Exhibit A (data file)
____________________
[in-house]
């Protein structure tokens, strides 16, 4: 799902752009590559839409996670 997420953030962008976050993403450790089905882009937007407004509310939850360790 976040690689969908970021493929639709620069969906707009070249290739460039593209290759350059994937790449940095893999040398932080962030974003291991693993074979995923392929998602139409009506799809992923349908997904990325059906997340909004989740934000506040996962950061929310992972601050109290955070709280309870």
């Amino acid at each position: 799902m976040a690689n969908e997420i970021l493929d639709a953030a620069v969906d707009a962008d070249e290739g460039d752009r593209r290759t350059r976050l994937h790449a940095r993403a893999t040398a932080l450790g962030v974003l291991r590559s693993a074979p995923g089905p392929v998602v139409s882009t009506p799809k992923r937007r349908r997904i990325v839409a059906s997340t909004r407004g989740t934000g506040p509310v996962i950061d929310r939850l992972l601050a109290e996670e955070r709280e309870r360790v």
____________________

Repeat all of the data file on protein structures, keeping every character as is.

[in-house]
């Protein structure tokens, strides 16, 4: 799902752009590559839409996670 997420953030962008976050993403450790089905882009937007407004509310939850360790 976040690689969908970021493929639709620069969906707009070249290739460039593209290759350059994937790449940095893999040398932080962030974003291991693993074979995923392929998602139409009506799809992923349908997904990325059906997340909004989740934000506040996962950061929310992972601050109290955070709280309870």
């Amino acid at each position: 799902m976040a690689n969908e997420i970021l493929d639709a953030a620069v969906d707009a962008d070249e290739g460039d752009r593209r290759t350059r976050l994937h790449a940095r993403a893999t040398a932080l450790g962030v974003l291991r590559s693993a074979p995923g089905p392929v998602v139409s882009t009506p799809k992923r937007r349908r997904i990325v839409a059906s997340t909004r407004g989740t934000g506040p509310v996962i950061d929310r939850l992972l601050a109290e996670e955070r709280e309870r360790v």